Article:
The world is Christine Deshazo’s gallery, but while hundreds of people see her work each day, very few likely even know it.
For more than 30 years, the Murphysboro resident has created signs, logos and other branding material for clients throughout the region. The circled emblem outside of Pinch Penny Pub, the “Welcome to Murphysboro” sign on the outskirts of town and the locally famous face of Sez the Silkworm are among her many creations.
“People see it every day; they just don’t know who did it,” said Deshazo, owner of Spectrum Graphics Studio.
From billboards to decals for boats and cars, Deshazo can customize her work for almost any purpose. It’s one of the many artistic skills she’s learned through the years. Of course, she had a good teacher.
Deshazo’s mother taught art to kindergarten through high school students for more than three decades. From a young age, the child aimed to imitate her mother.
“I probably started copying her paintings with my crayons when I was 4,” she said.
She kept up with it as she grew older, obtaining a degree in graphic design from SIU with the equivalent of a minor in fine arts. In 1981, as a senior in college, she launched Spectrum. At the time, her business mostly revolved around sign painting.
In the years since, a lot of her work has shifted toward digital art, using modern technology to create elaborate and intricate designs. But her process still maintains its simple roots.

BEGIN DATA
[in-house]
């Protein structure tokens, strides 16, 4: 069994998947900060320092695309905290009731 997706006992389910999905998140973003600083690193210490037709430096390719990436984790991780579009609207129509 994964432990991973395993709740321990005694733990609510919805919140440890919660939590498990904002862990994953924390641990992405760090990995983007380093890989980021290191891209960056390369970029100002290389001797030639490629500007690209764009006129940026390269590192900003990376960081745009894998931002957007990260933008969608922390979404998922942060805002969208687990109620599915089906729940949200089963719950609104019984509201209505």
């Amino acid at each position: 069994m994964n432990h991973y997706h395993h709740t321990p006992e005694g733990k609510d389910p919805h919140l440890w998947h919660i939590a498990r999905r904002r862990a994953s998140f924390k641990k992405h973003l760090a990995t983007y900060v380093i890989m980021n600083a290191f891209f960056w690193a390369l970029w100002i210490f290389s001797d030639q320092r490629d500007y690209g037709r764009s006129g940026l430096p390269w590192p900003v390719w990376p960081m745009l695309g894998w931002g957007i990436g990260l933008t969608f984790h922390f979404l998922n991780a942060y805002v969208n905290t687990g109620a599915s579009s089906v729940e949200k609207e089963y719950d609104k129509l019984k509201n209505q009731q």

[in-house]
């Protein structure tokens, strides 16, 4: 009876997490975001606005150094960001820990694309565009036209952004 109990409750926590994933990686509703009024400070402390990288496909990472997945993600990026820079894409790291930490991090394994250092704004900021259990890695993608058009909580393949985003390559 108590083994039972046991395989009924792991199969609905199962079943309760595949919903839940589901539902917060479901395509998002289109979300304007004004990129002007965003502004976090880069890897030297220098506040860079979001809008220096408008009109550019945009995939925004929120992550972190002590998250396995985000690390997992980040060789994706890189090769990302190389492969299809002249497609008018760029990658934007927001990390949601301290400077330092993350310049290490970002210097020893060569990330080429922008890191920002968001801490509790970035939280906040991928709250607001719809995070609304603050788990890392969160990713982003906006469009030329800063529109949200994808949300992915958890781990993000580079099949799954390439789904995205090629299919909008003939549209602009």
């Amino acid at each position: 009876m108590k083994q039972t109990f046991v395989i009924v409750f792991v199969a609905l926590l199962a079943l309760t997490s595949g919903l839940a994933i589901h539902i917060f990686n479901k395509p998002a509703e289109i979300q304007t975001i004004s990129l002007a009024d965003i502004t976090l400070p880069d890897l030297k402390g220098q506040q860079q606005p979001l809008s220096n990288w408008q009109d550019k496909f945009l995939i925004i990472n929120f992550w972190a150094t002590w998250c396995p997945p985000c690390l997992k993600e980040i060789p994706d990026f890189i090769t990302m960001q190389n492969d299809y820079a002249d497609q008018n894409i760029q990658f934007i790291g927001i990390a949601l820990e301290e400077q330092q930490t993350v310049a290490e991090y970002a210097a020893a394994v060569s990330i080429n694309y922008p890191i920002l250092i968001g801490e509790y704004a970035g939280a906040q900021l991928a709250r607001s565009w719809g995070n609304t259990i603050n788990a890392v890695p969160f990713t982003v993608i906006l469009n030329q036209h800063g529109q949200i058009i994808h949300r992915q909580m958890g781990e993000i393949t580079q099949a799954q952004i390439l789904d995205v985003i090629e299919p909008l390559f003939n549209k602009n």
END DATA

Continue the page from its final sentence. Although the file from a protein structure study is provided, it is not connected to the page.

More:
“When I design a logo, a boat wrap or a sign, I still like to conceptualize it in my mind and sketch it on paper first,” she said. “I try to have a flair of artistry in everything I do.”
Deshazo’s artwork, though, extends beyond what she does for her clients.
When she’s not busy at work, she still paints as a hobby, dabbling mostly in oils and acrylics. She does both private and commissioned works and has painted a variety of subjects.
Being one-sixteenth Cherokee, she has some interest in creating Native American-themed designs, but lately she’s been painting roosters. No matter what she’s painting, though, she has a model in her mind that influences her hand.
“The visions dancing in my head right now have very stylized backgrounds and a focal point that is complete realism,” she said. “I probably have way too much going on in my head. I’m frequently asked if I ever sleep — no, not really.”
One of the strangest parts of both the job and the hobby for Deshazo is now being hired by the children of her early customers. Her reputation has transcended generations, but that’s a fact she may not be ready to accept quite yet.
“In the past year, I’ve had three people tell me I’m a legend,” she said. “I just don’t feel I’m old enough to have that status.”